Biodiversity Monitoring Feasibility Study
A methodology for community-based monitoring is presented in the Vegetation Monitoring Manual, A Step-by-Step Guide to Monitoring Native Vegetation in the ACT by Sarah Sharp and Lori Gould. An ACT Environment Grant supported the Molonglo Catchment Group undertaking a feasibility study by consulting with relevant experts to establish the appropriateness of implementing the methodology on a broad scale within the ACT as another means of assessing catchment health.
Volunteers were trained in the use of the methodology presented in the Monitoring Manual and by making consultants available, extended that training to enable the development of plant lists for several sites, which could potentially be included in the ACT portion of a catchment-wide monitoring project. The consultants further assisted volunteers in identifying plant species on request and provide advice to the project steering committee regarding further refinements to the procedures and use of the data over time.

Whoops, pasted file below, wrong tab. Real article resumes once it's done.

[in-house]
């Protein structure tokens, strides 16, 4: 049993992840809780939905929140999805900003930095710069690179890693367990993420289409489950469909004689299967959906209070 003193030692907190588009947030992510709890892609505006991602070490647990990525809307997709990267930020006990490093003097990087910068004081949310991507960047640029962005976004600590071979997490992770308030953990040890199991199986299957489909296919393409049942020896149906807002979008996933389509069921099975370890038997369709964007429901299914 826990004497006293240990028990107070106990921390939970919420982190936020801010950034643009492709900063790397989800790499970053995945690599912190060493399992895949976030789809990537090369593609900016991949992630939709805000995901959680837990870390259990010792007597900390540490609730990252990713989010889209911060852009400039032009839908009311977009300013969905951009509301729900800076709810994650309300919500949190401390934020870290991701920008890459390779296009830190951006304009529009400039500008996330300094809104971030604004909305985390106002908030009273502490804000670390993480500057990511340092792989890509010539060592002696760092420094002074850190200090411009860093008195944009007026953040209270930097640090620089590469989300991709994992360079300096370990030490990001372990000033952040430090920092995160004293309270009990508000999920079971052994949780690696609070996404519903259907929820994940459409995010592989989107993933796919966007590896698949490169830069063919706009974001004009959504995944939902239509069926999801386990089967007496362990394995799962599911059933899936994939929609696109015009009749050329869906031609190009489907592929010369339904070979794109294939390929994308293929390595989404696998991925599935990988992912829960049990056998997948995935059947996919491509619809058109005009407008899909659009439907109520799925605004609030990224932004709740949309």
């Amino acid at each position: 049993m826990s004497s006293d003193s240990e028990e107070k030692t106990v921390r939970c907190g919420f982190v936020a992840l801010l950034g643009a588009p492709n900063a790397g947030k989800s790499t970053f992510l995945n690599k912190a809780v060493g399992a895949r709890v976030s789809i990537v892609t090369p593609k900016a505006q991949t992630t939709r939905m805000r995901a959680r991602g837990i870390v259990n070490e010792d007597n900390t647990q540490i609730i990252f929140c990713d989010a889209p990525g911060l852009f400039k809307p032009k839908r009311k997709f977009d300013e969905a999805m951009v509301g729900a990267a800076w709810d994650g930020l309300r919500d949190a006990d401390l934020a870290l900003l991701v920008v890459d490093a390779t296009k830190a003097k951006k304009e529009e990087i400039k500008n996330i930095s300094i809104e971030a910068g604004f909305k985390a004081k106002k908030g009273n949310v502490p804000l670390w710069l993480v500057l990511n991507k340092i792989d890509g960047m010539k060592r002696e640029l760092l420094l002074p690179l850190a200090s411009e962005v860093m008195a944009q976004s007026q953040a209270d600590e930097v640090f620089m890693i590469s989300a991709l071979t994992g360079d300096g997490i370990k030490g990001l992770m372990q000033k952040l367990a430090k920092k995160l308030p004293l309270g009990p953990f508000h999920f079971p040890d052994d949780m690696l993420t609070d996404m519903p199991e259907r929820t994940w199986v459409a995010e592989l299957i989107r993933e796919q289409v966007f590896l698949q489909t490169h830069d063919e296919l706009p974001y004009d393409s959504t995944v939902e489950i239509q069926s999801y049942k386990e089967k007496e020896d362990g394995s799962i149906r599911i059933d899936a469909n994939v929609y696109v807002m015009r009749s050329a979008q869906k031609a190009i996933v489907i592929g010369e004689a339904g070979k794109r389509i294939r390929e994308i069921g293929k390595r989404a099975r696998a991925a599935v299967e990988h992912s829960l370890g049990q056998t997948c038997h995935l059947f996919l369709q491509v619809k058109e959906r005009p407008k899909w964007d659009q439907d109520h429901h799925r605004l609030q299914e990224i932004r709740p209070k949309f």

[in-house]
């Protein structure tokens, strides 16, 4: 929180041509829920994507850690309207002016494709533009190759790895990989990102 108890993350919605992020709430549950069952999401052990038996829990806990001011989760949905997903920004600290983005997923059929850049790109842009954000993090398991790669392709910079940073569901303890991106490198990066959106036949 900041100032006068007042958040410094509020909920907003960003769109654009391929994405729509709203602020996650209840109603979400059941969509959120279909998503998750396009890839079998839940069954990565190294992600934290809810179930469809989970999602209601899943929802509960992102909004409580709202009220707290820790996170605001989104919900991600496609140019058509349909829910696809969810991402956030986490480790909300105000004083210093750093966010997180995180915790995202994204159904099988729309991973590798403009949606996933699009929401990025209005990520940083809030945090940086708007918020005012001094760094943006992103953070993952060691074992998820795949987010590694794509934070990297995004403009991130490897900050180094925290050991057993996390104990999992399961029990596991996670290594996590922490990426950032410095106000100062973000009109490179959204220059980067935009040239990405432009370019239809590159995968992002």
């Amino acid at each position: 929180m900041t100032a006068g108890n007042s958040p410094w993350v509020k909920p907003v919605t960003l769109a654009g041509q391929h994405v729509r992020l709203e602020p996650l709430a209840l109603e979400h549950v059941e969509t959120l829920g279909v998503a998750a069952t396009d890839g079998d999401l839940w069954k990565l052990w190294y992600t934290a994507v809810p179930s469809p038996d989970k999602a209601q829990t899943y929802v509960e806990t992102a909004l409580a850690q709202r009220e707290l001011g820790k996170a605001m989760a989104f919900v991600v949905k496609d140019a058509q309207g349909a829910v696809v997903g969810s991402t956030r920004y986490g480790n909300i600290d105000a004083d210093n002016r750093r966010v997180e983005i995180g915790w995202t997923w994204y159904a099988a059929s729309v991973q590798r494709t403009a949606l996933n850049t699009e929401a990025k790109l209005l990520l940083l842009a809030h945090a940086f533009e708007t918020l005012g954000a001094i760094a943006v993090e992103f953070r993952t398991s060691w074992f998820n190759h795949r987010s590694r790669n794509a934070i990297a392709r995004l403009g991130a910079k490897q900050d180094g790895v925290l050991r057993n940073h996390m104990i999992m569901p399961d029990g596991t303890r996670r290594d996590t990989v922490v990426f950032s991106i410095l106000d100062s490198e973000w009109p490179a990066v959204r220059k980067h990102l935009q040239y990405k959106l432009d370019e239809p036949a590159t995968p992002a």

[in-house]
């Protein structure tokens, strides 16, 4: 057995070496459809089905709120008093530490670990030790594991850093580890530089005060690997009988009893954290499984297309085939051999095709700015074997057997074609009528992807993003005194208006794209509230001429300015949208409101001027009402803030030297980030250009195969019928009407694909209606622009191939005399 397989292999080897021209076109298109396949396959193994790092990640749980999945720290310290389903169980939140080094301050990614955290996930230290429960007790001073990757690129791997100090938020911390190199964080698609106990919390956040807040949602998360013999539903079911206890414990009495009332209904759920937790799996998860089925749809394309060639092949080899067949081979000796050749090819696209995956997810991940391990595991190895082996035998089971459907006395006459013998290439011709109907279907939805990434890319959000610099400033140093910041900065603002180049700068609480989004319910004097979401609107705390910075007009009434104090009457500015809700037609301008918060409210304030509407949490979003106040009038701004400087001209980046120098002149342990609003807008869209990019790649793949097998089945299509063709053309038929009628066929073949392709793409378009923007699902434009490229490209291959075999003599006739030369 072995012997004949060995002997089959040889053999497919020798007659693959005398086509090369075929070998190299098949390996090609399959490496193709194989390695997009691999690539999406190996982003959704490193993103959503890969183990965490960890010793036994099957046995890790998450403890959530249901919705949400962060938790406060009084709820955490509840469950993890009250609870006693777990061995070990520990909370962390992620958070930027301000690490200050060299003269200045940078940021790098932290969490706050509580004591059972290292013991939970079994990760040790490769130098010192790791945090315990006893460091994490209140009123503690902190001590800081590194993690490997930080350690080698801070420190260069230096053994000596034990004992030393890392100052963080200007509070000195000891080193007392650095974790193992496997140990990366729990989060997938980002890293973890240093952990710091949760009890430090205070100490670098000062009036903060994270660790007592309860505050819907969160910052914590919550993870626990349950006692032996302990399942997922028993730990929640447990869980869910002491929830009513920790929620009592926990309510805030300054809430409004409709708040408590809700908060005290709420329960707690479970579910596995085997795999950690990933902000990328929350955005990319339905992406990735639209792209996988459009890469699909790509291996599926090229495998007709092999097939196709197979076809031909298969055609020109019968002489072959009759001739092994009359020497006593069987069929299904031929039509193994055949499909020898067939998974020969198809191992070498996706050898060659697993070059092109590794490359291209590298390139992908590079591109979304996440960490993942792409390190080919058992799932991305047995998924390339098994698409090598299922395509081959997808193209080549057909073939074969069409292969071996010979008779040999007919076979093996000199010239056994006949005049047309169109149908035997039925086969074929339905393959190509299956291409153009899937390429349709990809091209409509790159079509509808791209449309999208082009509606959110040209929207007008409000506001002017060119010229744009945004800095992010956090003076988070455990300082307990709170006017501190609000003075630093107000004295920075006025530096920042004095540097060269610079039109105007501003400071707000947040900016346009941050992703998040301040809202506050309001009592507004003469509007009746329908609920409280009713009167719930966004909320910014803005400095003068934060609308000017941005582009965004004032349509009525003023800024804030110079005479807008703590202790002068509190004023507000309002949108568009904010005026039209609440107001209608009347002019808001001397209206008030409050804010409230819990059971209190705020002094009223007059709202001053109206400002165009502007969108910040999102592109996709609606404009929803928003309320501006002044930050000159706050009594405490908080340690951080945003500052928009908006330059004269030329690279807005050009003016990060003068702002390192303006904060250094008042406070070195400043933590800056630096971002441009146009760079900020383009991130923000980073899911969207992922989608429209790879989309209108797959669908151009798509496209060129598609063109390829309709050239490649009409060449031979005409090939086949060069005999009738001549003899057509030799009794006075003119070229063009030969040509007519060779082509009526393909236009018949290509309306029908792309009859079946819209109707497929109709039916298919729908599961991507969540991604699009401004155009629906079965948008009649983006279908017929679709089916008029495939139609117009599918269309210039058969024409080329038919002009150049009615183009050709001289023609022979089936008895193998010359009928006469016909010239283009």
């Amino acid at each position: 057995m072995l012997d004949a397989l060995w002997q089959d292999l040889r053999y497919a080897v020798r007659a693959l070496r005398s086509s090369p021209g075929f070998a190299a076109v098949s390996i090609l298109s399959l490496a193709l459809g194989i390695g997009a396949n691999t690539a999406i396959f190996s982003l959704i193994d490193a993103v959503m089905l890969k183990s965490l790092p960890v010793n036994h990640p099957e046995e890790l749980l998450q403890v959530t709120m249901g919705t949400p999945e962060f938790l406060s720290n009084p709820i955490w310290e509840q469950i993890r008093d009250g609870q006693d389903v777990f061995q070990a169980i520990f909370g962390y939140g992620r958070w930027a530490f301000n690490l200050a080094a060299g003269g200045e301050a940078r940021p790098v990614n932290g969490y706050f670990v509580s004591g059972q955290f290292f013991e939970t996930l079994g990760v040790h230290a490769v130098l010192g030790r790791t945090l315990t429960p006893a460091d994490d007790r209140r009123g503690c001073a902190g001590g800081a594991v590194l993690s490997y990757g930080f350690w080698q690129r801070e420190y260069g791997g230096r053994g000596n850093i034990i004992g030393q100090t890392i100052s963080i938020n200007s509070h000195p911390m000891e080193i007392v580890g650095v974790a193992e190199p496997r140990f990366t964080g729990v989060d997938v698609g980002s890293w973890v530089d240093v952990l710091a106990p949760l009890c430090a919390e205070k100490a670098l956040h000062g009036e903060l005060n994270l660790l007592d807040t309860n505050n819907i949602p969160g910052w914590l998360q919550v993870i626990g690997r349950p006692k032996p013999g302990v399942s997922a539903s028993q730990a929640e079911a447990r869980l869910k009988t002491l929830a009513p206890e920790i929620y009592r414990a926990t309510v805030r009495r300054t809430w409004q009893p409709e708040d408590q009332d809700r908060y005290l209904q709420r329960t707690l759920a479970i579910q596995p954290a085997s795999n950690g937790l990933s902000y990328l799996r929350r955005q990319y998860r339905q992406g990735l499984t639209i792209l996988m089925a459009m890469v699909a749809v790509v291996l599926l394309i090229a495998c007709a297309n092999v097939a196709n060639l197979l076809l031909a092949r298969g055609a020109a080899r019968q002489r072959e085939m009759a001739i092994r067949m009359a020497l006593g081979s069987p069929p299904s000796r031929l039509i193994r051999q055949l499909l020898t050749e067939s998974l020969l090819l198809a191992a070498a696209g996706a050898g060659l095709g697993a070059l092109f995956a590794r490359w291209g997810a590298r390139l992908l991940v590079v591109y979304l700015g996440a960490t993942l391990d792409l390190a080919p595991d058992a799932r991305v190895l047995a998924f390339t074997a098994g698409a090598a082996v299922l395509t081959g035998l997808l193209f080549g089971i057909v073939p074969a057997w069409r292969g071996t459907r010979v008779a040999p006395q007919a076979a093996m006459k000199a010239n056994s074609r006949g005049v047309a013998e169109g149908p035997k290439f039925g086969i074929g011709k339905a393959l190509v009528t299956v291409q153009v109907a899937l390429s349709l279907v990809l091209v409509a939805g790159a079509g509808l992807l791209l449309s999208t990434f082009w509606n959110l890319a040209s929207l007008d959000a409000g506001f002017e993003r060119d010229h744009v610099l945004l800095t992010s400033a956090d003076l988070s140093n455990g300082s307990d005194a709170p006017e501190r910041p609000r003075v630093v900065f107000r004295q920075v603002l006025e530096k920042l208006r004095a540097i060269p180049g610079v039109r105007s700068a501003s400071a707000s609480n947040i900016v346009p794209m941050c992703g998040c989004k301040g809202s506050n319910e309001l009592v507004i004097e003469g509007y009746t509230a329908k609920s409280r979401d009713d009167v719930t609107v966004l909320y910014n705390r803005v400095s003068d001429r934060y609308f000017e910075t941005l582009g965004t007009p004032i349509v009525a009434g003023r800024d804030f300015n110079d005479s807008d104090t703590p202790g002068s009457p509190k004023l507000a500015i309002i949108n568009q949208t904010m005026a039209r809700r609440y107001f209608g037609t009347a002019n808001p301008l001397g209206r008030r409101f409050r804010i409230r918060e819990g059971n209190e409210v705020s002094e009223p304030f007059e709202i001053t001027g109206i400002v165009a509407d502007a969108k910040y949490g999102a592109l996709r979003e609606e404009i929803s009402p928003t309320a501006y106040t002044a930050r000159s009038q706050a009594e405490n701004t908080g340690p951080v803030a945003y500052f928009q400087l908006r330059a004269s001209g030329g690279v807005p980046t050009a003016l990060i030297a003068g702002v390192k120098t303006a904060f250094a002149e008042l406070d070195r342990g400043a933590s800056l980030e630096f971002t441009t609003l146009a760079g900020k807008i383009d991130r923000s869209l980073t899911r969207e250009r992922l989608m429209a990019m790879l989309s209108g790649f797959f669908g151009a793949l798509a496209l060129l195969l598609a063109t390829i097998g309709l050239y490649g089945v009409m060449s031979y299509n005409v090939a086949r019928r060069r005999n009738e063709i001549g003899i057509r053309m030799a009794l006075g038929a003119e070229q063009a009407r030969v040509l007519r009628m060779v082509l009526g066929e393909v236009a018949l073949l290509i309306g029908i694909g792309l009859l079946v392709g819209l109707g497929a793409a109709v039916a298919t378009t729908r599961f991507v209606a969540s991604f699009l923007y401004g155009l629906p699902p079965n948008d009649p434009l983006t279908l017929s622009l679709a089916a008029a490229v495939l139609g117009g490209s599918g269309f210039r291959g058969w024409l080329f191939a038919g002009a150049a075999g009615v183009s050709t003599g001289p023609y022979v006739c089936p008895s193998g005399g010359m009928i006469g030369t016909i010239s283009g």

The feasibility of the methodology will be tested in on-ground trials covering:
In order to assess the feasibility of utilising the methods in the Manual for usability, repeatability and robustness, the study took a number of vegetation communities - grassland, grassy box woodland, dry forest and revegetation / regeneration sites - with the property owners assessing their own and each other's sites using the methods described in the ACT Vegetation Monitoring Manual. Each site was also assessed by an independent expert, Rainer Rehwinkel, and the assessment compared to that of each participant. Rainer then analysed the results and made recommendations. His conclusions are presented below, and the full report can be downloaded here ( 1,697KB)
Conclusions of the analysis of the methods in the Manual